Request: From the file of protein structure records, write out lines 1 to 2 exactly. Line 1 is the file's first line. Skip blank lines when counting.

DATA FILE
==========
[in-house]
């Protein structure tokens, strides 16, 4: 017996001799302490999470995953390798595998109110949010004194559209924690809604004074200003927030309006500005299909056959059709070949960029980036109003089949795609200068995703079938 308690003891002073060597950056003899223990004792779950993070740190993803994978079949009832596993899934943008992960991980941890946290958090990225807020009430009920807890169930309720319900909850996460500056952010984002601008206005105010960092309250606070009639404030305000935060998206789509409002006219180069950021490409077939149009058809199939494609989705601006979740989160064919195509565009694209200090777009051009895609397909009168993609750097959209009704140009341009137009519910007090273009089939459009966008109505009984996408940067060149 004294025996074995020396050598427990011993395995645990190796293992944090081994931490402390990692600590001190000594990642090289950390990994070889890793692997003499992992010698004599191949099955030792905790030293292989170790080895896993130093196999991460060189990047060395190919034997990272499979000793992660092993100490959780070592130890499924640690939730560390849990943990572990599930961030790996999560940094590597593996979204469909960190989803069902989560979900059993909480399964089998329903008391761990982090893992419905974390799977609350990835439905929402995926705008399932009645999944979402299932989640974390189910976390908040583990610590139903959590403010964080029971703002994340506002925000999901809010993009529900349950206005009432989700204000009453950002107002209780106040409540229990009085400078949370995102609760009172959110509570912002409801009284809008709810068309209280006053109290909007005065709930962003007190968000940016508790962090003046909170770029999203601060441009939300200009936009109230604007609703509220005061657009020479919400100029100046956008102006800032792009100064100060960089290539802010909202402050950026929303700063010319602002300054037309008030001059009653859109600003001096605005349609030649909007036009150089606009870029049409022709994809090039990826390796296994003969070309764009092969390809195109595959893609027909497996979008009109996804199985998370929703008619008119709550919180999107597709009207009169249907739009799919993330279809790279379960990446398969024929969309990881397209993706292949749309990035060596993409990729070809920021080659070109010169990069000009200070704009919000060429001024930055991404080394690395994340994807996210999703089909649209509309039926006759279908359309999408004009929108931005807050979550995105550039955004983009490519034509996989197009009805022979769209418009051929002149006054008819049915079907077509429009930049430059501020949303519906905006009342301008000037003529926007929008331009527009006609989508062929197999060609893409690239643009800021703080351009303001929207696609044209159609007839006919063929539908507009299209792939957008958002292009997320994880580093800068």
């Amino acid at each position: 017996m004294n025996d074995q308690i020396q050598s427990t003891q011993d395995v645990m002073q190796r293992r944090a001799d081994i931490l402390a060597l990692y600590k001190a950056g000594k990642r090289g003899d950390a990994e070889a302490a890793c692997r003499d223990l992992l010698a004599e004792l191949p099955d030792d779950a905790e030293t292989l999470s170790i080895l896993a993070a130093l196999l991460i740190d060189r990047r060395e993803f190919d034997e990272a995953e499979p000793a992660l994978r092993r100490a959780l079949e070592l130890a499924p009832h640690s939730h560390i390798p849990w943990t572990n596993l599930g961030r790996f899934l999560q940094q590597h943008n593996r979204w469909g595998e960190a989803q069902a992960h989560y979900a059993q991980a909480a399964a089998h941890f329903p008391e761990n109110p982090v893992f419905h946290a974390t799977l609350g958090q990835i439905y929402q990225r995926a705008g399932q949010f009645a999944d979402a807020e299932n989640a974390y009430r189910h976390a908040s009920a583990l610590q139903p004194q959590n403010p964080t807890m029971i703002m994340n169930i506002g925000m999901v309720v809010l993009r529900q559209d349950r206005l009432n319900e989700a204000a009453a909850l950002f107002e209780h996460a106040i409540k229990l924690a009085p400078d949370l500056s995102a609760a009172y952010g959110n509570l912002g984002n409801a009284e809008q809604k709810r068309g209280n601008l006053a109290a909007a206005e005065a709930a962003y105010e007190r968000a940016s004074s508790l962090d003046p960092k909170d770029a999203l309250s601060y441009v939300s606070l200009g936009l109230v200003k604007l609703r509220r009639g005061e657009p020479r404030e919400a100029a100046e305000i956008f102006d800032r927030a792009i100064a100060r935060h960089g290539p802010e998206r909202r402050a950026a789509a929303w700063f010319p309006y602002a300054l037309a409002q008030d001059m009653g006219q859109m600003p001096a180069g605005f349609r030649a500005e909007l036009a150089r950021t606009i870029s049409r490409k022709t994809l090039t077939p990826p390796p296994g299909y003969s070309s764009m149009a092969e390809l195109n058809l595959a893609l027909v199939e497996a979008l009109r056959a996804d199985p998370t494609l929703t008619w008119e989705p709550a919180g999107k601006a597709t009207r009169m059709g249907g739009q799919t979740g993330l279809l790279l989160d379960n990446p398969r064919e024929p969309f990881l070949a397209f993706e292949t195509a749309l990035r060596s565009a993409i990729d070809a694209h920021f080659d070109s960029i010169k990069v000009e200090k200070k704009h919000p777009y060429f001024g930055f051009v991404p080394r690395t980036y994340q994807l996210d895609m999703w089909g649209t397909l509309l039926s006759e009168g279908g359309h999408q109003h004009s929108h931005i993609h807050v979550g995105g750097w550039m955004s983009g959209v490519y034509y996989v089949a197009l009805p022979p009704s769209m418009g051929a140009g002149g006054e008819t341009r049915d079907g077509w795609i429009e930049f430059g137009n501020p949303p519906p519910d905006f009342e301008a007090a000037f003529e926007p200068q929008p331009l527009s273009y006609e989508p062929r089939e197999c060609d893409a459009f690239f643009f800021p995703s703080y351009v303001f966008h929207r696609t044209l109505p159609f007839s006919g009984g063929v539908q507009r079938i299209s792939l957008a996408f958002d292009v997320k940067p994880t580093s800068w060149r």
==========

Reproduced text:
[in-house]
């Protein structure tokens, strides 16, 4: 017996001799302490999470995953390798595998109110949010004194559209924690809604004074200003927030309006500005299909056959059709070949960029980036109003089949795609200068995703079938 308690003891002073060597950056003899223990004792779950993070740190993803994978079949009832596993899934943008992960991980941890946290958090990225807020009430009920807890169930309720319900909850996460500056952010984002601008206005105010960092309250606070009639404030305000935060998206789509409002006219180069950021490409077939149009058809199939494609989705601006979740989160064919195509565009694209200090777009051009895609397909009168993609750097959209009704140009341009137009519910007090273009089939459009966008109505009984996408940067060149 004294025996074995020396050598427990011993395995645990190796293992944090081994931490402390990692600590001190000594990642090289950390990994070889890793692997003499992992010698004599191949099955030792905790030293292989170790080895896993130093196999991460060189990047060395190919034997990272499979000793992660092993100490959780070592130890499924640690939730560390849990943990572990599930961030790996999560940094590597593996979204469909960190989803069902989560979900059993909480399964089998329903008391761990982090893992419905974390799977609350990835439905929402995926705008399932009645999944979402299932989640974390189910976390908040583990610590139903959590403010964080029971703002994340506002925000999901809010993009529900349950206005009432989700204000009453950002107002209780106040409540229990009085400078949370995102609760009172959110509570912002409801009284809008709810068309209280006053109290909007005065709930962003007190968000940016508790962090003046909170770029999203601060441009939300200009936009109230604007609703509220005061657009020479919400100029100046956008102006800032792009100064100060960089290539802010909202402050950026929303700063010319602002300054037309008030001059009653859109600003001096605005349609030649909007036009150089606009870029049409022709994809090039990826390796296994003969070309764009092969390809195109595959893609027909497996979008009109996804199985998370929703008619008119709550919180999107597709009207009169249907739009799919993330279809790279379960990446398969024929969309990881397209993706292949749309990035060596993409990729070809920021080659070109010169990069000009200070704009919000060429001024930055991404080394690395994340994807996210999703089909649209509309039926006759279908359309999408004009929108931005807050979550995105550039955004983009490519034509996989197009009805022979769209418009051929002149006054008819049915079907077509429009930049430059501020949303519906905006009342301008000037003529926007929008331009527009006609989508062929197999060609893409690239643009800021703080351009303001929207696609044209159609007839006919063929539908507009299209792939957008958002292009997320994880580093800068």